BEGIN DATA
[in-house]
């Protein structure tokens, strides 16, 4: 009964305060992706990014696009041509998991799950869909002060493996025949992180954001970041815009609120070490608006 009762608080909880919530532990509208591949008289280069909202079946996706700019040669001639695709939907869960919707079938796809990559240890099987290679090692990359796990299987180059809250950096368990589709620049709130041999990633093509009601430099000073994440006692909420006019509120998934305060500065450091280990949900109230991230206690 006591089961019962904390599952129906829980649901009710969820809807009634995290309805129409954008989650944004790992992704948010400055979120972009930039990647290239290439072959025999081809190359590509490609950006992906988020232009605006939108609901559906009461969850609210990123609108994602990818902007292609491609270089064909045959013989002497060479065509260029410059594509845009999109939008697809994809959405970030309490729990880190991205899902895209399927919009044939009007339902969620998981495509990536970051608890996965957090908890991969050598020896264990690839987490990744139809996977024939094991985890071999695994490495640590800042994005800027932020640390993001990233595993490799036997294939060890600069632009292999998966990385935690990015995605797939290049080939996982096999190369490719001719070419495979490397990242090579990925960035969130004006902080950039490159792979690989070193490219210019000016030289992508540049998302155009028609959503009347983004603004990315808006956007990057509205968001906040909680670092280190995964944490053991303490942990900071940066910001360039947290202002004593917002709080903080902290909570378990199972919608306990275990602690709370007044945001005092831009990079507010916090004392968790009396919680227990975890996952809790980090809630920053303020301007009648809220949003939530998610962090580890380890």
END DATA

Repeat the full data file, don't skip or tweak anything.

[in-house]
């Protein structure tokens, strides 16, 4: 009964305060992706990014696009041509998991799950869909002060493996025949992180954001970041815009609120070490608006 009762608080909880919530532990509208591949008289280069909202079946996706700019040669001639695709939907869960919707079938796809990559240890099987290679090692990359796990299987180059809250950096368990589709620049709130041999990633093509009601430099000073994440006692909420006019509120998934305060500065450091280990949900109230991230206690 006591089961019962904390599952129906829980649901009710969820809807009634995290309805129409954008989650944004790992992704948010400055979120972009930039990647290239290439072959025999081809190359590509490609950006992906988020232009605006939108609901559906009461969850609210990123609108994602990818902007292609491609270089064909045959013989002497060479065509260029410059594509845009999109939008697809994809959405970030309490729990880190991205899902895209399927919009044939009007339902969620998981495509990536970051608890996965957090908890991969050598020896264990690839987490990744139809996977024939094991985890071999695994490495640590800042994005800027932020640390993001990233595993490799036997294939060890600069632009292999998966990385935690990015995605797939290049080939996982096999190369490719001719070419495979490397990242090579990925960035969130004006902080950039490159792979690989070193490219210019000016030289992508540049998302155009028609959503009347983004603004990315808006956007990057509205968001906040909680670092280190995964944490053991303490942990900071940066910001360039947290202002004593917002709080903080902290909570378990199972919608306990275990602690709370007044945001005092831009990079507010916090004392968790009396919680227990975890996952809790980090809630920053303020301007009648809220949003939530998610962090580890380890």